As a family, we were feeling in a groove. Not normal but attitudes were shifting towards hope. And then one evening in early August, it all went backwards for me. I had invited a few girl friends over dinner. The kids were wild in the traditional summer evening heat and us ladies took our seats on the back patio couches, ready to gab over anything new when my phone buzzed. It was my dad, to who I muted and messaged that I’d call after the girls left. Almost immediately my phone buzzed again, and then again. Multiple text messages from family with cryptic empathetic words and then my dad asking me to call him ASAP. Well that’s never good. As soon as he said Nana, I knew. I didn’t want to know that. You guys, there are people, and then there’s my Nana.
The idea of living in a world where she is not plagues me.
God, where is your rescue?
That is the question I’ve been mulling over for eight months. I’ve been desperate to hope in this crater of darkness. I didn’t quite realize how those words were forming and shaping my perspective, my choices or my responses to what I was seeing, experiencing, hearing and believing, but in the middle of that first night without her, that was all I could breathe. Whenever the guttural shift would happen, she is who I would call. She was my first call after Grandpa passed away, the first call I’d make when coming to town to visit family. One of my closest friends. And in an instant, I was claustrophobic by grief without her.
God, where is your rescue?
Have you ever watched another driver swerve and hover with road rage at the person in the car in front of them? It was just about dusk as the kids and I made our way into the Bay Area last night. We were on the 680 freeway somewhere between Milpitas and San Jose, and almost to I’m-Glad-I’m-Not-Living-Here-Anymore-Town. The traffic flow was lighter, a positive of COVID I must say, almost as if the cars themselves decided to social distance between lanes. I was a few car lengths back, noticing a blue Dodge truck nervously close to the rear end of a small grey Honda. From where I was, I could see that there were multiple cars in front of the Honda, but room enough in the right lane for Dodge to go around. All the blue Dodge needed to do was slow down, look around and give some distance to see the greater picture of traffic, then safely proceed.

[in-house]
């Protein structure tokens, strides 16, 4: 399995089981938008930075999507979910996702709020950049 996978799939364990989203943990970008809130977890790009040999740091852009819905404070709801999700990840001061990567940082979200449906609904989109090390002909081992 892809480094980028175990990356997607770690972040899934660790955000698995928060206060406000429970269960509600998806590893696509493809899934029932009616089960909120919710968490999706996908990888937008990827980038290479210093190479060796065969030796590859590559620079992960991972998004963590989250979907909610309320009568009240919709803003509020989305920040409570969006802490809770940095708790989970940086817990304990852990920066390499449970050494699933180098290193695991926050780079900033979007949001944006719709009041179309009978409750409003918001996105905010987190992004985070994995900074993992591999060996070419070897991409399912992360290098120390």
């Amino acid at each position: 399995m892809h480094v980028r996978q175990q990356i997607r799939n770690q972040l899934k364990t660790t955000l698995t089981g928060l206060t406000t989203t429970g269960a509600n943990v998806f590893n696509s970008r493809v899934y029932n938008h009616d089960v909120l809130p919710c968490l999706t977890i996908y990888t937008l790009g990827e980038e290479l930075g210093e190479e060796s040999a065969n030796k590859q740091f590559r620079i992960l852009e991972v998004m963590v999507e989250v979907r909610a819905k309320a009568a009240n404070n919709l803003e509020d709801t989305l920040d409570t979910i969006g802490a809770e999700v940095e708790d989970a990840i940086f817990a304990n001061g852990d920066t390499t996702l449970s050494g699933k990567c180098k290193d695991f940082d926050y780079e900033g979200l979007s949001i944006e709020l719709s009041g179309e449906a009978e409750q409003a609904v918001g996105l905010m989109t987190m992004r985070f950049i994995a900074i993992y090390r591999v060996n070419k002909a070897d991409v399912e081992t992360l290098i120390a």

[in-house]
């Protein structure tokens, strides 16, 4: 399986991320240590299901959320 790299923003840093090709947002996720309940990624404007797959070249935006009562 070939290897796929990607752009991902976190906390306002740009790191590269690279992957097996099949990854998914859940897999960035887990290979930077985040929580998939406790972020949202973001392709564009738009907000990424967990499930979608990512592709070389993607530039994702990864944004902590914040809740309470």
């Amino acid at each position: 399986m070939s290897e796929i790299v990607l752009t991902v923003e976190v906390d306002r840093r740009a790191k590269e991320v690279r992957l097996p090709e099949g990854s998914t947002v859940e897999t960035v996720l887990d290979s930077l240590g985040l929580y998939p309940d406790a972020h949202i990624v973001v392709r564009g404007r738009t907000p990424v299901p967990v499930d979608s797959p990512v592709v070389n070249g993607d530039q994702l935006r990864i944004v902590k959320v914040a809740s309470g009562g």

For eight months I’ve been hovering over the rear end of grief, waiting for it to move. Waiting for COVID to be over. Waiting to feel rescued from the loss of two people I love very dearly. Anxious in my tone over the kids. Restless nights and short-breathed days, unable to see the free lane. Unable to see any other picture, particularly those resembling joy. Marie Kondo, where are you?
I’m putting this into words today because I’m guessing I’m not the only one who needs to say it out loud. Our middle daughter has uncovered a love for reading and lately she’s taken to this Jesus Storybook Bible. The illustrations are wild, full of vivid color, and the 4-6 page chapters follow monumental stories taken from the Old Testament to New. Last night we were reading about God’s people leaving Egypt, in need of a rescue after being enslaved for 400 years. FOUR HUNDRED YEARS makes these 8 months weak-sauce comparatively. Over and over, the word rescue was present. Spoken aloud and I clung on those syllables.
I’m not leaving you with a best practices list for dealing with all you’ve endured for these months. Maybe you too have witnessed and endured the death of a loved one. Maybe it’s a job lost. A trip interrupted. A home destroyed by the ravenous fires. Maybe you, like me, are sitting here under a clear sky clawing for hope, so I am going to speak that over us today with this one word: RESCUE. It is here. It is available. He is present.